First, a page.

A Travellerspoint blog

By this Author: stevencavalli07

August 16, 2011, Day 10

sunny 64 °F

Barely made breakfast before the 10am close...traveling can wear you out. Did some research on Belfast tours since we really only have one day here.

Belfast is quite different than Dublin. Dublin appears to be very old, very quaint, with pubs on every corner. Belfast appears to be much more modern...with a poor city planning department. You can see a 300 year old church next to a modern looking office building. The architecture is not particularly attractive.

After consulting with Gerard, we settled on a three hour black taxi tour and we made the right choice.

Bill, our driver and guide for the three hour tour, took us on a fascinating, emotional and extremely informative journey through the streets of Belfast. Let's start with the fact that he is a non-practicing Protestant who is married to an Irish Catholic woman. I would guess that he is in his very late 40s from information he willingly shared with us.

There is not a lot to sight see in Belfast. You have the boat works where the Titanic was built and a very interesting looking building under construction which will house the Titanic museum beginning April 2012. It has four ship's bows that are the identical size of the Titanic designed into the structure. My pictures were taken from the cab and are not very good. Then there is Belfast Castle which, as Bill pointed out, is not really a castle, but a nice building with beautiful gardens that sits high on a hill with views that would be attractive if Belfast were an attractive city. There is St. Peter's, an 18th century Catholic church. There are huge cranes that are the largest dry dock cranes in the world. But, the bad news is that, whereas the shipping industry in Belfast once produced 30,000 jobs, it now produces only several hundred.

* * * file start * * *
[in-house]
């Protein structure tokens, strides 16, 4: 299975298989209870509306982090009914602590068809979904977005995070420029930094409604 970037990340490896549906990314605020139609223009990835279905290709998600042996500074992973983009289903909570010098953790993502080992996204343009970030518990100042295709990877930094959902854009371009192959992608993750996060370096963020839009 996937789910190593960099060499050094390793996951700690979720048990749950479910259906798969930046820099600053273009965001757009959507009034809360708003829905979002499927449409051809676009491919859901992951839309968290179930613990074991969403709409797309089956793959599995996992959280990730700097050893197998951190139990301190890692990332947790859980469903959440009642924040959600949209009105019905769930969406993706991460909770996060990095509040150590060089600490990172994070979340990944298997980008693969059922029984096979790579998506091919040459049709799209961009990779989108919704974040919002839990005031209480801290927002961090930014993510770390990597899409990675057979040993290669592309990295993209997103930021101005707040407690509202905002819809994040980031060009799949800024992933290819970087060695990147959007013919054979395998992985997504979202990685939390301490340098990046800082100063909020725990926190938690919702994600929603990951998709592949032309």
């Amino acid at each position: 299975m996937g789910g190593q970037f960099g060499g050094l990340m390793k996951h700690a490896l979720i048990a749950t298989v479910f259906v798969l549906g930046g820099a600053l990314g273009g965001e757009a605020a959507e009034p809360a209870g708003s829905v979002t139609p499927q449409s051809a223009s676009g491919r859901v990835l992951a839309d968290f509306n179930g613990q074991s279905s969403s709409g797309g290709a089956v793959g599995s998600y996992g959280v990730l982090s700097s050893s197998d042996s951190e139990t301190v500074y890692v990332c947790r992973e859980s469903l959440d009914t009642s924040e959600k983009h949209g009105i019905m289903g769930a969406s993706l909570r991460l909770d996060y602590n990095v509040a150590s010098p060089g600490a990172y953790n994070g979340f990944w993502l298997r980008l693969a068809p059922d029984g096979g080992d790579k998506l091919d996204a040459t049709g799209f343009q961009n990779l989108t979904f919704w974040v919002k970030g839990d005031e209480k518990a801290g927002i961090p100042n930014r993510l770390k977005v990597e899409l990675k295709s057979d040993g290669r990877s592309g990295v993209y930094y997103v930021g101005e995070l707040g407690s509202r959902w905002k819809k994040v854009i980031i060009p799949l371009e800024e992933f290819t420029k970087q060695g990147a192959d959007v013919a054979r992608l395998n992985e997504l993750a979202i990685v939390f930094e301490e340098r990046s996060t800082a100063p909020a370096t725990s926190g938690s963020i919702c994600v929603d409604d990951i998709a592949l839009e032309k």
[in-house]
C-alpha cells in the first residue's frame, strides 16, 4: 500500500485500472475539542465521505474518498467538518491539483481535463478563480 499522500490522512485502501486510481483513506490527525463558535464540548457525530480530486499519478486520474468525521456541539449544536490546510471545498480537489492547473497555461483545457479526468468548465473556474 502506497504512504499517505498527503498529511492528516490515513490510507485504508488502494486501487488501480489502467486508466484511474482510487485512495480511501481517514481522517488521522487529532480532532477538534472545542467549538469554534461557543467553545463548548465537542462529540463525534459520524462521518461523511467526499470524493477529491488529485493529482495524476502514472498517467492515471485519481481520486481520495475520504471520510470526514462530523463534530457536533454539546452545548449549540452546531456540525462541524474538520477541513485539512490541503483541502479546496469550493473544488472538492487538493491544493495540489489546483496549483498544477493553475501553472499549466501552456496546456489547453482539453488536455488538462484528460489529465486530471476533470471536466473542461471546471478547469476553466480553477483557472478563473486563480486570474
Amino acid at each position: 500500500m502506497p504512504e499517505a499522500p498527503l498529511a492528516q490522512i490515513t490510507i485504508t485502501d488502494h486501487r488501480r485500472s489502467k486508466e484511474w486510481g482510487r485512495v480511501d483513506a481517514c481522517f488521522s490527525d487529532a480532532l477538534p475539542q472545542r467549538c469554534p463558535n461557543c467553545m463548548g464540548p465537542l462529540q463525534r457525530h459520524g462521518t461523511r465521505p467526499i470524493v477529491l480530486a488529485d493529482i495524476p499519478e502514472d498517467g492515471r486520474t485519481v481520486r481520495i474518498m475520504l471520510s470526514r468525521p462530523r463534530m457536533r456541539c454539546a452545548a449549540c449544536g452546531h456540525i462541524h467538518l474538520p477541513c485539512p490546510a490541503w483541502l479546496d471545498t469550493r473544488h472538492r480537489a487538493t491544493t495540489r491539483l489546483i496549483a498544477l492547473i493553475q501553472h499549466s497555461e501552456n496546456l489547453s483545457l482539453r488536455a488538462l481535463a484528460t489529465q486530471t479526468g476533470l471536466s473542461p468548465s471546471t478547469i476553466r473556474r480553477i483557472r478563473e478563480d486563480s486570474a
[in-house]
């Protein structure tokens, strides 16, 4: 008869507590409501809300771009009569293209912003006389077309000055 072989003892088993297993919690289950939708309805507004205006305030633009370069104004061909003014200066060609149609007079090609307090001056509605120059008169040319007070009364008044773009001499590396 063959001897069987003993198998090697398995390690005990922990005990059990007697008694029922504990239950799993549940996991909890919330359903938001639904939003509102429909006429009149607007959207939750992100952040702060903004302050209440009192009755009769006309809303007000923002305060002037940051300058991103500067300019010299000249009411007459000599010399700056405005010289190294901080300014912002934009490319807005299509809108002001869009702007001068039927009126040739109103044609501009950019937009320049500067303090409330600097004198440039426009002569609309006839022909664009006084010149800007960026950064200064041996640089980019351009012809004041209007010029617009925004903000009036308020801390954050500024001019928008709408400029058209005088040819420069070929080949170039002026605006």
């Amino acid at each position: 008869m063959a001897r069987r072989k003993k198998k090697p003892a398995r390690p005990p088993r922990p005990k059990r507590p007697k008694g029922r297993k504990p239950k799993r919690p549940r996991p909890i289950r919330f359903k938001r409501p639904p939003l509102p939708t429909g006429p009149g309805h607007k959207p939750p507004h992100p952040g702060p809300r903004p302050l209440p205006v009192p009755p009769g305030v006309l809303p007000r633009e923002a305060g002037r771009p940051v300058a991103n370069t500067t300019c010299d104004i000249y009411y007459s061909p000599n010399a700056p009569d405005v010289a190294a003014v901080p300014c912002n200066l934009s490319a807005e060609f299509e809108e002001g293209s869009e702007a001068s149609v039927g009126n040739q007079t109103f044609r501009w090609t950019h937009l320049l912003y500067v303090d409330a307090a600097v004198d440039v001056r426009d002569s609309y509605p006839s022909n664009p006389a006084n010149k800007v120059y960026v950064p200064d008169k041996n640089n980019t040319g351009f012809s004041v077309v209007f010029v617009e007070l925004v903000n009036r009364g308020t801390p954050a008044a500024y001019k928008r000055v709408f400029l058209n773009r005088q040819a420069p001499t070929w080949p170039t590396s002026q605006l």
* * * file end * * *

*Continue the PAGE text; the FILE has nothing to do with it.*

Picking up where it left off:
There is an old, large building where The Game of Thrones is filmed (Gary, if you're reading).

What this city is about, however, is "the troubles"...the conflict between the Protestants and Catholics that has been going on for centuries...which gained international attention beginning in the 1960s and ultimately culminating with the Good Friday agreement in 1998. But violence continues to this date. Bill took us through the Protestant "projects" with fascinating murals documenting the Protestants' view of things. We then went to the Catholic side of town with a wall, much like the Berlin wall, 4.8 miles long, 30 feet tall with barbed wire and "safety gates" with similar murals declaring the Catholics' point of view. Bill was very emotional during this three hours which, I must say, was the most interesting and fascinating tour we have taken to date.

Posted by stevencavalli07 23:51 Archived in Northern Ireland Comments (0)

Saturday, August 27, Day 21

Headed Home...Or Were We

rain 62 °F

Our hotel was literally across the street from the Edinburgh Airport. We awoke at 6am for a 9:30am flight which was to take us from Edinburgh to Newark and from Newark to SFO. As we were having breakfast in the hotel's restaurant, I discovered that our flight...and all flights...to Newark had been cancelled because of the hurricane that was pummeling the East Coast of the US.

So, we left our bags on a baggage cart at the hotel and headed across the street to the airport. We went up to a Continental rep and she handed us a sheet of paper which set forth our rights as passengers on a cancelled flight. She informed us that there would be no flights to Newark until Tuesday!! She then told us, if we wanted to try and make other flight arrangements, we could go "over there". "Over there" was a Continental counter with two Continental reps and a line of about 150 people...which was not moving. Not knowing quite what to do, we moseyed "over there" and stood at the end of the line...which was still not moving...and I had visions that we would still be standing there the same time tomorrow. Margaret suggested that we might spend the next three days at St. Andrews.

I decided that there was no reason for both of us to be standing in this non-moving line and announced that I would return to the hotel and go on line to see if other arrangements could be made. In the meantime, Margaret had called Continental and was on hold forever. As I started to walk back to the hotel, a light bulb went on, and I went back to the woman who had handed us our rights sheet of paper and asked..."Is there a different line for first class passengers?" She asked to see our tickets and then immediately marched me to the counter where, in 10 minutes, we had a flight to London and from London to SFO. Only problem was, it was almost eight thirty and the flight to London departed at 9:20. So I hightailed it back to the hotel with a very unhappy cabbie who had been waiting in line to take someone to the city center for a nice fare. And here I was, asking him to drive me a block to the hotel so I could gather up our luggage. In the meantime, Margaret was running interference with the Continental people, arranging to get our bags checked.